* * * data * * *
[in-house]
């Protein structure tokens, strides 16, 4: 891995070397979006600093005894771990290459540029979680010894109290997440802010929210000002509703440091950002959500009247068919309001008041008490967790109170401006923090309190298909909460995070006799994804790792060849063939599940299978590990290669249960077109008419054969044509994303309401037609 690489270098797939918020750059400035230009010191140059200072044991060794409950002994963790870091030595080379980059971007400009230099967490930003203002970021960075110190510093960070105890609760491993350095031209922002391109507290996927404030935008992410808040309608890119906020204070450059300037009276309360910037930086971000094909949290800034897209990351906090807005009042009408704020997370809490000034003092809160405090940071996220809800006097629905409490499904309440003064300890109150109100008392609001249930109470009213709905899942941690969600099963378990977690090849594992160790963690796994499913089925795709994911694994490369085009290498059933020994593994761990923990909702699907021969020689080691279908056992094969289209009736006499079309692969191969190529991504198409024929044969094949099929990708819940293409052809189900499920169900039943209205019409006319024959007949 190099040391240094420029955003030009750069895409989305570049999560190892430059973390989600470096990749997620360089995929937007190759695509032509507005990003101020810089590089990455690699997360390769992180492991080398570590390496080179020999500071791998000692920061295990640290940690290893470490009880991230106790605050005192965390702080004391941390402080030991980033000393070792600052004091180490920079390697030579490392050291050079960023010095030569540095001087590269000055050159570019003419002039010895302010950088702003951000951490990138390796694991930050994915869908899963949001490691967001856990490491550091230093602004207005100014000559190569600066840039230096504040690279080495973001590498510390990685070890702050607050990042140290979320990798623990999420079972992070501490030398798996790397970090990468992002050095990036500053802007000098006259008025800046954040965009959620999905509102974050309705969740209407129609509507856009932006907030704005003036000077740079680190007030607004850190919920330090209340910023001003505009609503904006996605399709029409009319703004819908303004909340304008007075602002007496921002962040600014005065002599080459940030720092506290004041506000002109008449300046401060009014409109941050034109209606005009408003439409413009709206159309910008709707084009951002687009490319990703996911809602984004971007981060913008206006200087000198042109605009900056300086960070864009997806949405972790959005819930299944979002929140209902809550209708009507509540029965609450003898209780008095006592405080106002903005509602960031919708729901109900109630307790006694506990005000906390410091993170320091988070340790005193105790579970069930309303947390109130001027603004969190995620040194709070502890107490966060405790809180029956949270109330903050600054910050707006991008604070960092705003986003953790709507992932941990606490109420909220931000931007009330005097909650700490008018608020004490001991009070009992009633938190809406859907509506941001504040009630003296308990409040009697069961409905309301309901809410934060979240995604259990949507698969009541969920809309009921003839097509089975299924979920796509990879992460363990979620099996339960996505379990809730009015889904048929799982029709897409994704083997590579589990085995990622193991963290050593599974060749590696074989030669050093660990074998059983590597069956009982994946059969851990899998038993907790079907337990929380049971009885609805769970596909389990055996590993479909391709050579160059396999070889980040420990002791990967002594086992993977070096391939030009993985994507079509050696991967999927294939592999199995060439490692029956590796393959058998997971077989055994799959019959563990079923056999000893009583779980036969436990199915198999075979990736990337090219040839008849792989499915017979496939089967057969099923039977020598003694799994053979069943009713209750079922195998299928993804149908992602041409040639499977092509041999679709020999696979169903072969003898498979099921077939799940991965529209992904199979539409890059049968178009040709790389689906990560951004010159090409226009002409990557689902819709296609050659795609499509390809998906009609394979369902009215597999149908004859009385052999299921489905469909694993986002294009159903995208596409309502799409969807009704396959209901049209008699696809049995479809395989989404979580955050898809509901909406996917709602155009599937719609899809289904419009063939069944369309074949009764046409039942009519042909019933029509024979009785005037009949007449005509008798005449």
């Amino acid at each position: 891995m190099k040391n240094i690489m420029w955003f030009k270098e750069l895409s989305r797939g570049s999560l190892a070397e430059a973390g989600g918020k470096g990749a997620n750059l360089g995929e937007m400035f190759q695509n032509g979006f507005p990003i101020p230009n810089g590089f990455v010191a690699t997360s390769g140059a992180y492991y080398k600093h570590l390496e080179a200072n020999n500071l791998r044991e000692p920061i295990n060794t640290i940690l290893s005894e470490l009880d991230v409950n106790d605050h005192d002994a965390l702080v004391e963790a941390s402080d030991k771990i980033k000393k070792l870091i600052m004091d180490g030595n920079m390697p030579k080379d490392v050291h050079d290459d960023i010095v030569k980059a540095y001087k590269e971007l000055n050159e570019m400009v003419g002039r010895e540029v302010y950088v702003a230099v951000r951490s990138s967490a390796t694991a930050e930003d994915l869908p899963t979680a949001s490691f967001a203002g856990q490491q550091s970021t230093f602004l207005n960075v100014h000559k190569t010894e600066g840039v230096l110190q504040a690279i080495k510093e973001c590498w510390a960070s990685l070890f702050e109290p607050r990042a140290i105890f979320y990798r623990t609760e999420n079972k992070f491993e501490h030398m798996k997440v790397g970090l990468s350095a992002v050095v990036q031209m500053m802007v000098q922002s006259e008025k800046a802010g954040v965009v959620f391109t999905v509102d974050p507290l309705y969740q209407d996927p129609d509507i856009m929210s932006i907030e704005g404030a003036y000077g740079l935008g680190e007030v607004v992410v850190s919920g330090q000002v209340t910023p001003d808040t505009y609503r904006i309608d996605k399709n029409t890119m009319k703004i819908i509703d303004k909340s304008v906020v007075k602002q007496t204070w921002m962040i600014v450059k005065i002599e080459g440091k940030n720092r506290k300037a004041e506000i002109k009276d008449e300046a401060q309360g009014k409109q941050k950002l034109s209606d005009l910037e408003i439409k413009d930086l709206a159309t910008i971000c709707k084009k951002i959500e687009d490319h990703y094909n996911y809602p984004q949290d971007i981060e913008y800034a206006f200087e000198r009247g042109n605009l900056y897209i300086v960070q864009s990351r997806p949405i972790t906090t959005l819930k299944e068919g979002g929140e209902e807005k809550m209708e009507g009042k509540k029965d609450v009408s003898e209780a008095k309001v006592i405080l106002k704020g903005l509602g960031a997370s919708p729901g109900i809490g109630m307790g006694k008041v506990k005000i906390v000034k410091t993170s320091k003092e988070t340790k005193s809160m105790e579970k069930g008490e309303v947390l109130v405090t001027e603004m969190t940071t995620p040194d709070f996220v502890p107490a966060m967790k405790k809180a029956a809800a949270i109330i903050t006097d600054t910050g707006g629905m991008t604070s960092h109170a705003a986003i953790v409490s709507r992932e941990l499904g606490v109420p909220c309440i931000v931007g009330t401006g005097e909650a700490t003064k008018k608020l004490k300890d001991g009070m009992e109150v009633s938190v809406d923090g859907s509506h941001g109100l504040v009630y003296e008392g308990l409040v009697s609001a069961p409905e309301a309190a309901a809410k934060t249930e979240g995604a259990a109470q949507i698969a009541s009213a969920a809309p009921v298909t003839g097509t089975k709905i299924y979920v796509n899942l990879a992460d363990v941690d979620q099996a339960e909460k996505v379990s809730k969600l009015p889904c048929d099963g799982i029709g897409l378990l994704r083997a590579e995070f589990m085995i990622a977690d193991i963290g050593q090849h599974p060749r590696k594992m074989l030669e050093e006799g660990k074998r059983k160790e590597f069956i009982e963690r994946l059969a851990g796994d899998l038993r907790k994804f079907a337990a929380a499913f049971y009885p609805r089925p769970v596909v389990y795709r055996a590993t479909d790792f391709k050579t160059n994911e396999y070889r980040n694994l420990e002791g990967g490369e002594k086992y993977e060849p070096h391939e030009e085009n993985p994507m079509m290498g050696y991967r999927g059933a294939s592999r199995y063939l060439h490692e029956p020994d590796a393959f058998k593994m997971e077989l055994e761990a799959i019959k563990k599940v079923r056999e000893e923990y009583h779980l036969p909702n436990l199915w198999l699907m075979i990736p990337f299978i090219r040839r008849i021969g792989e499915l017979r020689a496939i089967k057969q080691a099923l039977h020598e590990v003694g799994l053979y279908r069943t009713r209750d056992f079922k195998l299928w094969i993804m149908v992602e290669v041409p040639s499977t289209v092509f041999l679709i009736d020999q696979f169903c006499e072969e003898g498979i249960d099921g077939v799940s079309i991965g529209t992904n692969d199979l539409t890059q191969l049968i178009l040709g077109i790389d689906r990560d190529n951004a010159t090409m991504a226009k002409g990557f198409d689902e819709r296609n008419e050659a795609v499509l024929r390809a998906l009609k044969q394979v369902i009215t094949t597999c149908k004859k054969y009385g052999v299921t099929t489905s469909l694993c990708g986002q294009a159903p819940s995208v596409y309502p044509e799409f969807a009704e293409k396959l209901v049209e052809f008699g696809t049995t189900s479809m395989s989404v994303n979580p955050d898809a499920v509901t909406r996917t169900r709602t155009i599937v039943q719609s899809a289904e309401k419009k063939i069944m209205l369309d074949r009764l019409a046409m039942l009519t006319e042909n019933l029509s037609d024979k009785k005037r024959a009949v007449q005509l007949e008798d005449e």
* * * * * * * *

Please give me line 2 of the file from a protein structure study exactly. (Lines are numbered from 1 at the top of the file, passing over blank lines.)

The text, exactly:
């Protein structure tokens, strides 16, 4: 891995070397979006600093005894771990290459540029979680010894109290997440802010929210000002509703440091950002959500009247068919309001008041008490967790109170401006923090309190298909909460995070006799994804790792060849063939599940299978590990290669249960077109008419054969044509994303309401037609 690489270098797939918020750059400035230009010191140059200072044991060794409950002994963790870091030595080379980059971007400009230099967490930003203002970021960075110190510093960070105890609760491993350095031209922002391109507290996927404030935008992410808040309608890119906020204070450059300037009276309360910037930086971000094909949290800034897209990351906090807005009042009408704020997370809490000034003092809160405090940071996220809800006097629905409490499904309440003064300890109150109100008392609001249930109470009213709905899942941690969600099963378990977690090849594992160790963690796994499913089925795709994911694994490369085009290498059933020994593994761990923990909702699907021969020689080691279908056992094969289209009736006499079309692969191969190529991504198409024929044969094949099929990708819940293409052809189900499920169900039943209205019409006319024959007949 190099040391240094420029955003030009750069895409989305570049999560190892430059973390989600470096990749997620360089995929937007190759695509032509507005990003101020810089590089990455690699997360390769992180492991080398570590390496080179020999500071791998000692920061295990640290940690290893470490009880991230106790605050005192965390702080004391941390402080030991980033000393070792600052004091180490920079390697030579490392050291050079960023010095030569540095001087590269000055050159570019003419002039010895302010950088702003951000951490990138390796694991930050994915869908899963949001490691967001856990490491550091230093602004207005100014000559190569600066840039230096504040690279080495973001590498510390990685070890702050607050990042140290979320990798623990999420079972992070501490030398798996790397970090990468992002050095990036500053802007000098006259008025800046954040965009959620999905509102974050309705969740209407129609509507856009932006907030704005003036000077740079680190007030607004850190919920330090209340910023001003505009609503904006996605399709029409009319703004819908303004909340304008007075602002007496921002962040600014005065002599080459940030720092506290004041506000002109008449300046401060009014409109941050034109209606005009408003439409413009709206159309910008709707084009951002687009490319990703996911809602984004971007981060913008206006200087000198042109605009900056300086960070864009997806949405972790959005819930299944979002929140209902809550209708009507509540029965609450003898209780008095006592405080106002903005509602960031919708729901109900109630307790006694506990005000906390410091993170320091988070340790005193105790579970069930309303947390109130001027603004969190995620040194709070502890107490966060405790809180029956949270109330903050600054910050707006991008604070960092705003986003953790709507992932941990606490109420909220931000931007009330005097909650700490008018608020004490001991009070009992009633938190809406859907509506941001504040009630003296308990409040009697069961409905309301309901809410934060979240995604259990949507698969009541969920809309009921003839097509089975299924979920796509990879992460363990979620099996339960996505379990809730009015889904048929799982029709897409994704083997590579589990085995990622193991963290050593599974060749590696074989030669050093660990074998059983590597069956009982994946059969851990899998038993907790079907337990929380049971009885609805769970596909389990055996590993479909391709050579160059396999070889980040420990002791990967002594086992993977070096391939030009993985994507079509050696991967999927294939592999199995060439490692029956590796393959058998997971077989055994799959019959563990079923056999000893009583779980036969436990199915198999075979990736990337090219040839008849792989499915017979496939089967057969099923039977020598003694799994053979069943009713209750079922195998299928993804149908992602041409040639499977092509041999679709020999696979169903072969003898498979099921077939799940991965529209992904199979539409890059049968178009040709790389689906990560951004010159090409226009002409990557689902819709296609050659795609499509390809998906009609394979369902009215597999149908004859009385052999299921489905469909694993986002294009159903995208596409309502799409969807009704396959209901049209008699696809049995479809395989989404979580955050898809509901909406996917709602155009599937719609899809289904419009063939069944369309074949009764046409039942009519042909019933029509024979009785005037009949007449005509008798005449």